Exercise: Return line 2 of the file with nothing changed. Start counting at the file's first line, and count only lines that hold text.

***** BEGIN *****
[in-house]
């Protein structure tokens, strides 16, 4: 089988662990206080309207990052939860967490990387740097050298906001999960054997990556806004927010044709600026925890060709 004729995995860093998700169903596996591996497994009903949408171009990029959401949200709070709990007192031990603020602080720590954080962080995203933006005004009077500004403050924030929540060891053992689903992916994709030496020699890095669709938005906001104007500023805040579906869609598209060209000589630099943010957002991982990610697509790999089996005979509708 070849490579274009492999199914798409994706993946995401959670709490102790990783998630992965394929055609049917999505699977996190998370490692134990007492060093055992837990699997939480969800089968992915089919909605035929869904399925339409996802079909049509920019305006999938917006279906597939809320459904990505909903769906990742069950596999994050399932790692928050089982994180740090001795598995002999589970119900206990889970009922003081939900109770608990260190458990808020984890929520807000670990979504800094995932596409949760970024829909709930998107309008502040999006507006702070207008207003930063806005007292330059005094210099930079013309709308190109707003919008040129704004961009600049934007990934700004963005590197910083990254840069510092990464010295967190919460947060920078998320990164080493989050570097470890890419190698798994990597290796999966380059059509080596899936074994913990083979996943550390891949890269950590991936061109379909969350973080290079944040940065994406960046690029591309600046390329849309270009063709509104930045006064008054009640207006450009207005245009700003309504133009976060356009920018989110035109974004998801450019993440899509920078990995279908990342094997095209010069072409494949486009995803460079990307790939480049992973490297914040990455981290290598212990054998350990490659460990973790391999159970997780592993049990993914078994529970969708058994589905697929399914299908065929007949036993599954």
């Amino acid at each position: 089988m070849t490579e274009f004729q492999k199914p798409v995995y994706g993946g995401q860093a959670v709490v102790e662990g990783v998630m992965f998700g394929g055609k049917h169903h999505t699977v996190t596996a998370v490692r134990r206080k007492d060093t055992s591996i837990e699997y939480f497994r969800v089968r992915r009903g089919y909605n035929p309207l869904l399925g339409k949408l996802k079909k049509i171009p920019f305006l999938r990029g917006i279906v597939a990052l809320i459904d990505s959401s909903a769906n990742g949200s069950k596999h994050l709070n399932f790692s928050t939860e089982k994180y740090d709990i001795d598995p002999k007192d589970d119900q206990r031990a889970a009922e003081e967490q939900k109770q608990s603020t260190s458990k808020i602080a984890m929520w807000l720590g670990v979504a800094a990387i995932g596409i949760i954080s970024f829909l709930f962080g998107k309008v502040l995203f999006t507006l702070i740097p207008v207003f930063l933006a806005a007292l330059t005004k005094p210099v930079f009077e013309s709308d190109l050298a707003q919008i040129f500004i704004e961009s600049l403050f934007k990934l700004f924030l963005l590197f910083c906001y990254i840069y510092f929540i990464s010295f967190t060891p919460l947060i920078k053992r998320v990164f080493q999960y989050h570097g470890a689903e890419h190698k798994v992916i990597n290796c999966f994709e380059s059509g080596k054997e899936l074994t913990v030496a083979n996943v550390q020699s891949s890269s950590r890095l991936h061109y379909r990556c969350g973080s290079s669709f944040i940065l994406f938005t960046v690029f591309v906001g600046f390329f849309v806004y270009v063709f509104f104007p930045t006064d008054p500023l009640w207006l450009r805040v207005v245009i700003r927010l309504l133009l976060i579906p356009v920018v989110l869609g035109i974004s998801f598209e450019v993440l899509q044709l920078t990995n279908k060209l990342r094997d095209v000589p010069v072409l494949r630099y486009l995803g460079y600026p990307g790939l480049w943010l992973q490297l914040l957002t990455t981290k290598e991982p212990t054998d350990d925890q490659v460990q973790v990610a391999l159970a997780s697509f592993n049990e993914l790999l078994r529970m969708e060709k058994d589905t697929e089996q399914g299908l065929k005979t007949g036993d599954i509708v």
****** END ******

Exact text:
């Protein structure tokens, strides 16, 4: 089988662990206080309207990052939860967490990387740097050298906001999960054997990556806004927010044709600026925890060709 004729995995860093998700169903596996591996497994009903949408171009990029959401949200709070709990007192031990603020602080720590954080962080995203933006005004009077500004403050924030929540060891053992689903992916994709030496020699890095669709938005906001104007500023805040579906869609598209060209000589630099943010957002991982990610697509790999089996005979509708 070849490579274009492999199914798409994706993946995401959670709490102790990783998630992965394929055609049917999505699977996190998370490692134990007492060093055992837990699997939480969800089968992915089919909605035929869904399925339409996802079909049509920019305006999938917006279906597939809320459904990505909903769906990742069950596999994050399932790692928050089982994180740090001795598995002999589970119900206990889970009922003081939900109770608990260190458990808020984890929520807000670990979504800094995932596409949760970024829909709930998107309008502040999006507006702070207008207003930063806005007292330059005094210099930079013309709308190109707003919008040129704004961009600049934007990934700004963005590197910083990254840069510092990464010295967190919460947060920078998320990164080493989050570097470890890419190698798994990597290796999966380059059509080596899936074994913990083979996943550390891949890269950590991936061109379909969350973080290079944040940065994406960046690029591309600046390329849309270009063709509104930045006064008054009640207006450009207005245009700003309504133009976060356009920018989110035109974004998801450019993440899509920078990995279908990342094997095209010069072409494949486009995803460079990307790939480049992973490297914040990455981290290598212990054998350990490659460990973790391999159970997780592993049990993914078994529970969708058994589905697929399914299908065929007949036993599954």